Living with a nervous cat
If you have a nervous cat, avoid petting its head. Nervous cats are usually "head-shy," meaning they don't like to be touched anywhere around the head area. These nervous felines also look for places to hide away from anyone new but keep an eye on their surroundings. Usually, they walk with bent legs and appear to creep along the ground in order to appear smaller. This "creep" also allows them to be ready to sprint to safety in dangerous situations. You may also notice that the cat might twitch its ears or lower its tail with the tip of the tail curved upward. Nervous cats will also groom excessively. It is important to take notice of your cat's habits in order to determine whether or not it is anxious, especially if the cat is new to your household. A nervous cat can cause a stressful situation for everyone. It will take patience, some training and lots of love to make your cat feel secure.
How to reduce your cat's stress
If you know that your cat is nervous you can do several different things to make him or her feel less anxious. Keep in mind that an adopted cat might be more nervous than you previously realized as it might have come from an abusive environment or experienced an unpleasant trauma that stays with it into your home. The following tips will decrease your cat's anxiety:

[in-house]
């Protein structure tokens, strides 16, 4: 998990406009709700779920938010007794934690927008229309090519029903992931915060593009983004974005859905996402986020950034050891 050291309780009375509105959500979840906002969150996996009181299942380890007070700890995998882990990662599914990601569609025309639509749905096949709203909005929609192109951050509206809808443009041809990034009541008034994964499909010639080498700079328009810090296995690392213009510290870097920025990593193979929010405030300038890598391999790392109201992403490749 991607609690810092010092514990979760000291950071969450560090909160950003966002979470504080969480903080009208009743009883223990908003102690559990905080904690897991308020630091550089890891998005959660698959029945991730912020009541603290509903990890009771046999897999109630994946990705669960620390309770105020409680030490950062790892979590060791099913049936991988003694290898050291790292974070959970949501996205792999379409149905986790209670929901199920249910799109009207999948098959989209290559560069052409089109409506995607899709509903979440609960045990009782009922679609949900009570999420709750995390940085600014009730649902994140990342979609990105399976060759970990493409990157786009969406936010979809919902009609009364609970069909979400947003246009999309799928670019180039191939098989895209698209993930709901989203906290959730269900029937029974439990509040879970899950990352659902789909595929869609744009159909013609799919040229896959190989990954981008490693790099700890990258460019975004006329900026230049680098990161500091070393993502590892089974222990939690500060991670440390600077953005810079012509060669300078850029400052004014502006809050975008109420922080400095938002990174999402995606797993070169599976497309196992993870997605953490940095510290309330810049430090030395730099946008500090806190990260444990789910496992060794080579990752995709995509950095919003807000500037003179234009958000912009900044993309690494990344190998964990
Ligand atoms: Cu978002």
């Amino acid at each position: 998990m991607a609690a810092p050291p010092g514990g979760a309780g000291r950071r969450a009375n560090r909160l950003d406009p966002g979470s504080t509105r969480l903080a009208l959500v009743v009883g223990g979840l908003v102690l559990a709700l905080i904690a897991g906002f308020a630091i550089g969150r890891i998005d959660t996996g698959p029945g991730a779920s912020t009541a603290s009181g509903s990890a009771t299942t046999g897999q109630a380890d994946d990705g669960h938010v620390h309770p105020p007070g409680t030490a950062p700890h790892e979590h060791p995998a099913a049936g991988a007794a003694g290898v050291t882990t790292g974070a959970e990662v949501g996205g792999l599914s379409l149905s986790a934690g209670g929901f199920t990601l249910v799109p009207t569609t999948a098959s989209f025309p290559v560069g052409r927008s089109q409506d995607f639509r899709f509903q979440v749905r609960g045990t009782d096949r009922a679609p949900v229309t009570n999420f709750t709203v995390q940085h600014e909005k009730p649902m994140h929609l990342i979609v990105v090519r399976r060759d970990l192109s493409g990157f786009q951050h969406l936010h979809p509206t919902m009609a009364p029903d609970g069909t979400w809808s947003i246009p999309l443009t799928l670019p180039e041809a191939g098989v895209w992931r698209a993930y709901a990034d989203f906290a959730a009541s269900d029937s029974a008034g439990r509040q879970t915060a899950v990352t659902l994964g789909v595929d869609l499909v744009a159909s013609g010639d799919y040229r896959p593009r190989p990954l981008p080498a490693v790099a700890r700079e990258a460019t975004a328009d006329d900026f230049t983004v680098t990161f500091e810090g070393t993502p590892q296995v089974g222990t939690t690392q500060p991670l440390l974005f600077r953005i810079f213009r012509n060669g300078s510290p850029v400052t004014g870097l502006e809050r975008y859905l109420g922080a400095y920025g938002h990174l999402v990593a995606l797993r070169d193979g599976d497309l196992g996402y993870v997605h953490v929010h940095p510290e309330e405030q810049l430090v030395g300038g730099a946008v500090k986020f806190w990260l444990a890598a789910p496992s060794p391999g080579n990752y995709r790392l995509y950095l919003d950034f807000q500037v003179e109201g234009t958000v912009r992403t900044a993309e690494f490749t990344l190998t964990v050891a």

- Make sure your nervous kitty has a quiet atmosphere; avoid raised voices and lots of sudden movements. Don't attempt to pick it up, just let it come to you on its own.
- If your cat decides to hide do not try to coax it out. Once it starts to feel less anxious it will venture out to explore.
- It is important to let the cat gain confidence on its own. When the cat shows that it is beginning to trust you, reward it with a special treat.
- When it comes to you for love, pat it gently but let it go when it tries to get away.
- Speak to your cat with love and in soothing tones to calm it and make it feel comfortable and safe. If you see a situation that causes the cat to feel nervous, do what you can to change it.
When you have company, do not hunt down your cat and force an introduction. This is especially important when it is still adjusting to its new surroundings. Let the cat decide on its own if it wants to join you. Make sure the visitor understands the cat is nervous so that he/she does not scare it further.
Teach your cat good manners
Gently teach your cat acceptable behaviors. If your nervous kitty chooses to sleep on a surface you would prefer them not to sleep on, let them stay there until they are more confident. Then you can scoop them up and place them elsewhere.
Some cats enjoy cat toys like feathers and play mice. Make some toys available for your cat to help keep it calm and entertained. Be sure that everyone in your household treats the cat in the same manner and with the same rules to avoid confusion and further anxiety. In time your cat will understand that you have its best interests at heart and it will turn into a loving member of the family.